Getting ‘the day that went missing’ back

The Day That Went Missing by Richard Beard

Earlier this month I wrote about an evening with Richard Beard at my local indie bookshop, it was a very special experience for an author event. I went away from the evening with my signed copy of his new book of memoir and started reading it there and then. For those who haven’t read the previous post, I’ll recap the basic premise of the book.

Subtitled A Family Story, The Day That Went Missing recounts a tragedy that happened to his family in 1978, how they dealt with it over the years, and now the beginning of to come to terms with it forty years later.  In 1978 Beard was 11 years old, the second of four sons. The family were on holiday in north Cornwall. Late in the day, he and his 9-year-old brother Nicky had snuck to a cove around the corner from the main beach for one more swim. Out of sight of their encampment, they went in the sea and both quickly got out of their depth and in trouble. Richard had to make the decision to leave Nicky to save himself, Nicky was caught by the undertow and drowned. Then his family essentially clammed up. The boys didn’t attend Nicky’s funeral. Richard went back to his boarding school without Nicky, and did his best to repress  his grief.

It wasn’t until forty years later, after his father died, that Richard felt he could talk to his mother about Nicky and that opened up the well-spring of grief, but also a desire in Richard to bring Nicky’s memory back into the family. The result is this book.

However late in the day, I want to conduct an inquest.
Nicky died, and the purpose of an inquest is to find out when, where, how and in what circumstances, Once I have that information, in as much detail as possible, I want to believe that an intact memory will make itself known. The logistical and emotional truth of what happened may be held in storage in my brain; if I find the route to the correct door, the hidden closet, I can reveal what’s inside.

Beard starts with the settling the date of Nicky’s death. It’s surprisingly difficult to pin down – it’s not on  his tombstone in the village churchyard; it’s not on the plaque on the memorial cricket scoreboard his family endowed at their prep school. It’s then he starts to talk to his mother – and of course she remembers it – and her first trip out to the shops after they returned from Cornwall:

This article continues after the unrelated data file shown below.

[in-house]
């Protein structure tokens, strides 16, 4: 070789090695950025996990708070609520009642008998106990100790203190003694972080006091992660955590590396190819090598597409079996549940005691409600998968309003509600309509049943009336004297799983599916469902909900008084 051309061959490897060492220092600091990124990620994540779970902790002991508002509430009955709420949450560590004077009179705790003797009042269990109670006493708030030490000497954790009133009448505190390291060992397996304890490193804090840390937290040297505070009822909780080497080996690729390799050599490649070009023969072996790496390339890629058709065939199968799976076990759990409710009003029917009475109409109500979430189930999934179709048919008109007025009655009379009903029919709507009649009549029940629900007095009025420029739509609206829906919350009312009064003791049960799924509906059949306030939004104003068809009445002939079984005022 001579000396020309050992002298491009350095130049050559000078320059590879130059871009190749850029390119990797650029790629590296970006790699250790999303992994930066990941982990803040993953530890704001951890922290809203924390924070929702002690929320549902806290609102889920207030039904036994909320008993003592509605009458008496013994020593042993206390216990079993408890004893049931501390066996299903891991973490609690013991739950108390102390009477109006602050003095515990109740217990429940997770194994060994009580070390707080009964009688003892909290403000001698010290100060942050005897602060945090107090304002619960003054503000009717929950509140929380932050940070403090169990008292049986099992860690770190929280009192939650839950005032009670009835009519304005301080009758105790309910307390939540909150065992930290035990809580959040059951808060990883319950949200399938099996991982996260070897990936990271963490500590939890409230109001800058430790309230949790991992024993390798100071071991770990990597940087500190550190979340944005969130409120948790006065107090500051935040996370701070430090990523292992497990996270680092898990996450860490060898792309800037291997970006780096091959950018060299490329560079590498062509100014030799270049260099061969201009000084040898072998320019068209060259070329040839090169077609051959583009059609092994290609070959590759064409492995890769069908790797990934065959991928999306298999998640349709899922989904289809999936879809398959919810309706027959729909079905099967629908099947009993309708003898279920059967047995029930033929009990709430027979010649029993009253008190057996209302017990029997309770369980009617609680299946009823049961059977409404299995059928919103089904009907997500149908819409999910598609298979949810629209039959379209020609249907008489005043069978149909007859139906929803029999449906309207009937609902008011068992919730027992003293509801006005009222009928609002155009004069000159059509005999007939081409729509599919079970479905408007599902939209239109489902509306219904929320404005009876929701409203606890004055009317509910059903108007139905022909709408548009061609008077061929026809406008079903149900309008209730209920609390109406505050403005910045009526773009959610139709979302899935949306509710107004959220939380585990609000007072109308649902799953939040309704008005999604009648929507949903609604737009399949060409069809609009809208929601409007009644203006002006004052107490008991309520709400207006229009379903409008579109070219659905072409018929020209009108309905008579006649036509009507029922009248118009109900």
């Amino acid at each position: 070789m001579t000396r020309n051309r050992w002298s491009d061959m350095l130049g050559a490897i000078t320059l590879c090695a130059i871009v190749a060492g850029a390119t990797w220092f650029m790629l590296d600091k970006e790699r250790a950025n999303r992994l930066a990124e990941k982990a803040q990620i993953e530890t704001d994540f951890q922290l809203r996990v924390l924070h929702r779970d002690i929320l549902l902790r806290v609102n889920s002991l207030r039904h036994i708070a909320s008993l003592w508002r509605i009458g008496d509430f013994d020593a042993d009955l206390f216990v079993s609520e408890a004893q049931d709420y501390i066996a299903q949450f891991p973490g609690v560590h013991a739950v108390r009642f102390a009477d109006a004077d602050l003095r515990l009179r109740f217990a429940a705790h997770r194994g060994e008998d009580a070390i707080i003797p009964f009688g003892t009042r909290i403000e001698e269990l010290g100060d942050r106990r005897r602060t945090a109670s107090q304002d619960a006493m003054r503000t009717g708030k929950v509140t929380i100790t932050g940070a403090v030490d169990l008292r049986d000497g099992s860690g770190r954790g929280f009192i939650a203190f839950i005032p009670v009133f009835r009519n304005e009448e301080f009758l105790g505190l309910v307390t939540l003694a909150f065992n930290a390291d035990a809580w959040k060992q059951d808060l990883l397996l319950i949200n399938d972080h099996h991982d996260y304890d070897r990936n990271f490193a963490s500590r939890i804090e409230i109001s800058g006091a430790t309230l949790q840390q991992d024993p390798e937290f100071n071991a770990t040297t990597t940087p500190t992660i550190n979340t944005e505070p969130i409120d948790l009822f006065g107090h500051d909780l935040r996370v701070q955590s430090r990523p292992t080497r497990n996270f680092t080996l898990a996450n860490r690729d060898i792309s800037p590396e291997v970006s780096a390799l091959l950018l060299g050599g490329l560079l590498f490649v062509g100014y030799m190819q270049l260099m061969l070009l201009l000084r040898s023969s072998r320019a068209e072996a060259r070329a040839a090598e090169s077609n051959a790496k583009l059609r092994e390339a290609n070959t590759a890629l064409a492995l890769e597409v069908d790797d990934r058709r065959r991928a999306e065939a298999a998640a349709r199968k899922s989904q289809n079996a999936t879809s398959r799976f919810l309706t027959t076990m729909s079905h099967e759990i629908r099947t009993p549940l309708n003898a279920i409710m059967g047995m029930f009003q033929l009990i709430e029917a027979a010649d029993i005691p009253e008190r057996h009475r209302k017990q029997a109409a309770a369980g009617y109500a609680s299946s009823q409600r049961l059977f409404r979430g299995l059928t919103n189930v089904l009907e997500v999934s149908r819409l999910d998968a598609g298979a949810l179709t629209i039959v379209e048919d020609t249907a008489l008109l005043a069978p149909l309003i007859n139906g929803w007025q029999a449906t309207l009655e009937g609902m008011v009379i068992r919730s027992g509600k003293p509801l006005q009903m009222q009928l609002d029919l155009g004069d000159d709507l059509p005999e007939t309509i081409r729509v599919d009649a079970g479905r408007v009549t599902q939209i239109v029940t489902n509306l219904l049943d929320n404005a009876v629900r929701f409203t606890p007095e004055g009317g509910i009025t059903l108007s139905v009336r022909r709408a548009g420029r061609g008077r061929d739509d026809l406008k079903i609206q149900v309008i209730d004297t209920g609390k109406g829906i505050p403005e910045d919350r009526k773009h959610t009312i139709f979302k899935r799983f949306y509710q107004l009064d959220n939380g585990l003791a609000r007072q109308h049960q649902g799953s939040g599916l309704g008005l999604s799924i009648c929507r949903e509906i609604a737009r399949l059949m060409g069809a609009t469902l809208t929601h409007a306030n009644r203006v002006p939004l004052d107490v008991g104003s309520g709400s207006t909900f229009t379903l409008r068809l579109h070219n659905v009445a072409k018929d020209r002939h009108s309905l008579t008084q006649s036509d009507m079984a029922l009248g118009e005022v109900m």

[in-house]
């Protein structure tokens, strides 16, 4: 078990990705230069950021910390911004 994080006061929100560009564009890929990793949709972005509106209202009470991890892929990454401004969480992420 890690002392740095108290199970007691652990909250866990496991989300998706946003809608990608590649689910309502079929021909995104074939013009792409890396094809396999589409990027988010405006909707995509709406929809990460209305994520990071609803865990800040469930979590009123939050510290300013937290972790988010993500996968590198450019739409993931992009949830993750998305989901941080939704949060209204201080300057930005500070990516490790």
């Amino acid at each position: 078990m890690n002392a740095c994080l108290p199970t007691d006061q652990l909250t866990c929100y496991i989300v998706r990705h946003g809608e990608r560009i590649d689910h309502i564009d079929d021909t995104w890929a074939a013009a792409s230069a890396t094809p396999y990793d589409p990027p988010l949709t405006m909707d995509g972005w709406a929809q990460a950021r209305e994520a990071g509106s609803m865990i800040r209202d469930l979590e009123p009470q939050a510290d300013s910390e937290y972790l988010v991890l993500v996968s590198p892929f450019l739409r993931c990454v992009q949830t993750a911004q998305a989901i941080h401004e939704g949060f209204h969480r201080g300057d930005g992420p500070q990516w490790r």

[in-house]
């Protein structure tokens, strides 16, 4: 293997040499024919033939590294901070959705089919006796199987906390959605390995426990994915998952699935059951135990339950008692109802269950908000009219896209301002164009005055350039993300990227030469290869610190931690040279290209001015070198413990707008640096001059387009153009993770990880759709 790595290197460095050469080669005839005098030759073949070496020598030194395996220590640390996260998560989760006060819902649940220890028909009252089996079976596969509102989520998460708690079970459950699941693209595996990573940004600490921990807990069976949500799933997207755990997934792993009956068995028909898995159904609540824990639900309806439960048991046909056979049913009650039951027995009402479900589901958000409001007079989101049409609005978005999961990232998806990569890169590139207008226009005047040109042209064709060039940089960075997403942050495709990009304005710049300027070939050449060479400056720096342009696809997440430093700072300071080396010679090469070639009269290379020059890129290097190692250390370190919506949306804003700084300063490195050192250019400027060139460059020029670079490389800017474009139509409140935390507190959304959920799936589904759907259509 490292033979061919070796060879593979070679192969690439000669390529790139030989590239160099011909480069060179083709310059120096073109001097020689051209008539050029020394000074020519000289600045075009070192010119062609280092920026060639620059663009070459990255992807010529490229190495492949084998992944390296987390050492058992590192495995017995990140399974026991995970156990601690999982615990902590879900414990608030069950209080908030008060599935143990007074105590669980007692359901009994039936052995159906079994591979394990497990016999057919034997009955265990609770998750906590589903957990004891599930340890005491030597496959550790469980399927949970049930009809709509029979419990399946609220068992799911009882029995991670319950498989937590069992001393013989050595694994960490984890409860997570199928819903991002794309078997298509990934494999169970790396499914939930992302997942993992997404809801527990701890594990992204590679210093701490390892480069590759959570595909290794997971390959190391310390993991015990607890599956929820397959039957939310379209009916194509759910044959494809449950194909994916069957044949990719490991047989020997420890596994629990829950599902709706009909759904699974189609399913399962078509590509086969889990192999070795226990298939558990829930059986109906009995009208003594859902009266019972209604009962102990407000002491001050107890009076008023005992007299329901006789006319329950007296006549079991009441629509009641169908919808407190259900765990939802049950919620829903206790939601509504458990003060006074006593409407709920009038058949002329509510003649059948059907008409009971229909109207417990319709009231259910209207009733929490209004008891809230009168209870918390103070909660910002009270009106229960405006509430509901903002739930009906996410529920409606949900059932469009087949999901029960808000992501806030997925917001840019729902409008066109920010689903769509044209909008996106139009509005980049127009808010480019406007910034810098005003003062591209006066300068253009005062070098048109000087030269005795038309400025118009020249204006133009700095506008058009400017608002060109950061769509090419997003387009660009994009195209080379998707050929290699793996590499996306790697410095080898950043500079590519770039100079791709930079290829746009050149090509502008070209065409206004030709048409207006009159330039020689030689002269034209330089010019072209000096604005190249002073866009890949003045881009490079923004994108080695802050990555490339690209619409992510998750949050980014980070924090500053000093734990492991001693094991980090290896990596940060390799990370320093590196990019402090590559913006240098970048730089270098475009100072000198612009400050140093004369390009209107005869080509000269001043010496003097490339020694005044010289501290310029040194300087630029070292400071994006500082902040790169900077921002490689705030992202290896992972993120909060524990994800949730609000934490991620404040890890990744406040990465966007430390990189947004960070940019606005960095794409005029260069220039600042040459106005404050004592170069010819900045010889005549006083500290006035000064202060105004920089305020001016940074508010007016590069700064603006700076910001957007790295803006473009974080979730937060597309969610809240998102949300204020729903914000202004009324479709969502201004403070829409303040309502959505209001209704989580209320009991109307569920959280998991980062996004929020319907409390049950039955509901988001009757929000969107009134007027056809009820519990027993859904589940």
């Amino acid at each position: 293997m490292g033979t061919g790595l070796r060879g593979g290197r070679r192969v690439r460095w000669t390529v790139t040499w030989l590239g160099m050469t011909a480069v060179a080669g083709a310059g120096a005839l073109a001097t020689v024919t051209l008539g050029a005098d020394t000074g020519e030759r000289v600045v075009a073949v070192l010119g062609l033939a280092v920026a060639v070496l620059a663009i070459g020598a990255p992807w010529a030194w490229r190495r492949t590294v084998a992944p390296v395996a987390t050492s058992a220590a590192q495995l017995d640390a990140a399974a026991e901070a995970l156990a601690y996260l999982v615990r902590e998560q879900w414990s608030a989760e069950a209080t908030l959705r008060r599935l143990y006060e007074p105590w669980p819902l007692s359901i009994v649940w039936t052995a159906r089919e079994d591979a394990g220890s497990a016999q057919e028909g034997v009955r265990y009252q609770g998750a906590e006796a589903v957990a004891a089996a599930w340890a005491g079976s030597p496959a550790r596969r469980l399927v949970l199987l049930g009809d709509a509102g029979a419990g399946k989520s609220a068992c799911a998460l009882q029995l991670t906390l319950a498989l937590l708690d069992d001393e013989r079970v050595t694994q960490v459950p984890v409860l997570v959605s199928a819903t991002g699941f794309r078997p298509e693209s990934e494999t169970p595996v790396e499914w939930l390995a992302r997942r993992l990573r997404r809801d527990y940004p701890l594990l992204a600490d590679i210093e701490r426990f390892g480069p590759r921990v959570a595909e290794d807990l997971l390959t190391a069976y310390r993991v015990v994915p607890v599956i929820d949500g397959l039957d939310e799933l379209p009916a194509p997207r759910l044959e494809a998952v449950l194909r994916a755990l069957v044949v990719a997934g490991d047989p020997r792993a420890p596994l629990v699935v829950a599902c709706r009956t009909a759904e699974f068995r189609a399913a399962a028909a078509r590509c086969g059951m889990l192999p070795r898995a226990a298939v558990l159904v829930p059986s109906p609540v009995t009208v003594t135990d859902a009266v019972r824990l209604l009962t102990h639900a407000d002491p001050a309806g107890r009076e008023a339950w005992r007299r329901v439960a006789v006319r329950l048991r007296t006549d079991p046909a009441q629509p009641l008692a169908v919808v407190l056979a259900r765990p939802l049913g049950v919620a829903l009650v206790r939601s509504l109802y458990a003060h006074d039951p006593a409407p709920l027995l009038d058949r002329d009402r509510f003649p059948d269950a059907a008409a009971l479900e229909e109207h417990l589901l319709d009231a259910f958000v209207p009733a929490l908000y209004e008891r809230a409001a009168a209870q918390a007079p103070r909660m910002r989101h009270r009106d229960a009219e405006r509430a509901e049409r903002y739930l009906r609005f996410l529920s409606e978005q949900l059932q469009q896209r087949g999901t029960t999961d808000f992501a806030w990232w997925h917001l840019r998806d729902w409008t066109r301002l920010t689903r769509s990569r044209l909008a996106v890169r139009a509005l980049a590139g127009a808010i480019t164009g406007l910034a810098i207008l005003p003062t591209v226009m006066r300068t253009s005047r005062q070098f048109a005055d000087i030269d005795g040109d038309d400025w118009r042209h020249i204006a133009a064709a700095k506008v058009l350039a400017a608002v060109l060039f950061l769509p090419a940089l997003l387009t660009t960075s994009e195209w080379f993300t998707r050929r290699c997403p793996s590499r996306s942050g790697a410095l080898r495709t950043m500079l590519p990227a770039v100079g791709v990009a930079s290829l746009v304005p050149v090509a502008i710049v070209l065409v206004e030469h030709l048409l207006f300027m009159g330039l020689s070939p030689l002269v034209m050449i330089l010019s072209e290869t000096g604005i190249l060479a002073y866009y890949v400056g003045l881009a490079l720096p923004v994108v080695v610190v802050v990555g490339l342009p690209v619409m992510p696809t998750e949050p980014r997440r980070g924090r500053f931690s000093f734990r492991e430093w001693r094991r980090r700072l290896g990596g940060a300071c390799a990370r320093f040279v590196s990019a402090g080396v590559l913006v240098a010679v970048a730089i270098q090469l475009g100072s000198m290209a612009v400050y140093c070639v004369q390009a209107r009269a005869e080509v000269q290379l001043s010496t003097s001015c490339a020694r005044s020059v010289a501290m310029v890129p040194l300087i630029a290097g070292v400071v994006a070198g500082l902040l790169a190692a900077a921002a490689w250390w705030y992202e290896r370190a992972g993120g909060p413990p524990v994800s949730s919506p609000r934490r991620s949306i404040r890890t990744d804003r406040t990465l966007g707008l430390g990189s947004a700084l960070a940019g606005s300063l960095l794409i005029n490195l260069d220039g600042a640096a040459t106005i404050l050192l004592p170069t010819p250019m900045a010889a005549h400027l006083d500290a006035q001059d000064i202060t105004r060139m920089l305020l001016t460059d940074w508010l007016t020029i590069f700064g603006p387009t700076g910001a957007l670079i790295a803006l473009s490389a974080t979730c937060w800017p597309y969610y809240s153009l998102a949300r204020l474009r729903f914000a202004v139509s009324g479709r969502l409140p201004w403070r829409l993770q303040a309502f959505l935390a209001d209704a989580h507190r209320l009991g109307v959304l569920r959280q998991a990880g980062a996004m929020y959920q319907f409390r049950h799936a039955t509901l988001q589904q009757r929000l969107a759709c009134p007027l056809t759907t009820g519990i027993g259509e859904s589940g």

‘Five lamb chops,’ she said, hating the sound of the number. ‘Five chops, please.’
Five not six. The lamb-chop moment, the first time she came home from the shops without any dinner for Nicky almost broke her heart.

Beard’s mother directs him to a stash of documents in the bottom of his late father’s filing cabinet in the study.  They discover all the condolence letters, annotated by his parents where they’d replied. There were some photos from earlier in the holiday, taken by his grandfather. No official documents though.  These letters and his mum’s uncertain memories of the day cement in Beard the need to investigate what happened on that day and the ones following.  This means two things: exploring the newspaper archives – and most importantly going to Cornwall.

In Cornwall, Beard takes a long time to find the actual beach where it happened and it is on the long path to that fateful beach that he is overtaken by strong emotion. Just a brief but wracking sob. I wept with him. Beard is brutally honest in this memoir, analysing his own perceptions, assumptions and emotions as he goes. The passages in which he talks to Ted Childs, the remaining member of the lifeboat crew from Port Isaac that recovered Nicky from the water, are amongst the most moving. Beard has to suppress his own emotions and turn journalist to gently coax Childs to recall the details of the only rescue of a child’s body in his career as a volunteer lifeboatman.